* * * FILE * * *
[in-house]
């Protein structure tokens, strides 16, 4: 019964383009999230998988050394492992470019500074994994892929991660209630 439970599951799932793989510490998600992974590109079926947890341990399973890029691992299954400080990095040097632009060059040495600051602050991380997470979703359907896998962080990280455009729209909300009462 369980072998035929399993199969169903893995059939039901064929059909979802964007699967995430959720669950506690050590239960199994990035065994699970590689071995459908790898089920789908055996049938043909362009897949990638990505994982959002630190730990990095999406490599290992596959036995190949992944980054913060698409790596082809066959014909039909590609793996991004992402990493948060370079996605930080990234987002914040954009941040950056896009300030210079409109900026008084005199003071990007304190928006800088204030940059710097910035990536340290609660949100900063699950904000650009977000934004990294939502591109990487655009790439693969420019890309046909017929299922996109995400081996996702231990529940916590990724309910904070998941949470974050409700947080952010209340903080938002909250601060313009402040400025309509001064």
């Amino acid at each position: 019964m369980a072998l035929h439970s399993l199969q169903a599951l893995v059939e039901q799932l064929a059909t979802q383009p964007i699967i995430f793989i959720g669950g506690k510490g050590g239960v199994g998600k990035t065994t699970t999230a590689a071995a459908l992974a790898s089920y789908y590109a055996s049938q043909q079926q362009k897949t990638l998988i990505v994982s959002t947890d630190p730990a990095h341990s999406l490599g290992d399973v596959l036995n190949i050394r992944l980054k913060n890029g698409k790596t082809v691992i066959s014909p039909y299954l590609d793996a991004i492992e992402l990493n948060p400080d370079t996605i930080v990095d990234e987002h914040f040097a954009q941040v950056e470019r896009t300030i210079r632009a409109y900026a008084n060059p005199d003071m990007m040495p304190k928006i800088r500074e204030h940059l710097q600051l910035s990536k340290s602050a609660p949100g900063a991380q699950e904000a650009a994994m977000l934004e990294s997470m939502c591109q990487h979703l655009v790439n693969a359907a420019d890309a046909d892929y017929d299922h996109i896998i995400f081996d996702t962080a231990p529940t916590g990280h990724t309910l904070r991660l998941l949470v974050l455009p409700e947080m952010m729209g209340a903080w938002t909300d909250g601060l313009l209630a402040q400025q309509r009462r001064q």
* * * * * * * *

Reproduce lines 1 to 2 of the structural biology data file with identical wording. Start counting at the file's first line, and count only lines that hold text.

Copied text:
[in-house]
């Protein structure tokens, strides 16, 4: 019964383009999230998988050394492992470019500074994994892929991660209630 439970599951799932793989510490998600992974590109079926947890341990399973890029691992299954400080990095040097632009060059040495600051602050991380997470979703359907896998962080990280455009729209909300009462 369980072998035929399993199969169903893995059939039901064929059909979802964007699967995430959720669950506690050590239960199994990035065994699970590689071995459908790898089920789908055996049938043909362009897949990638990505994982959002630190730990990095999406490599290992596959036995190949992944980054913060698409790596082809066959014909039909590609793996991004992402990493948060370079996605930080990234987002914040954009941040950056896009300030210079409109900026008084005199003071990007304190928006800088204030940059710097910035990536340290609660949100900063699950904000650009977000934004990294939502591109990487655009790439693969420019890309046909017929299922996109995400081996996702231990529940916590990724309910904070998941949470974050409700947080952010209340903080938002909250601060313009402040400025309509001064």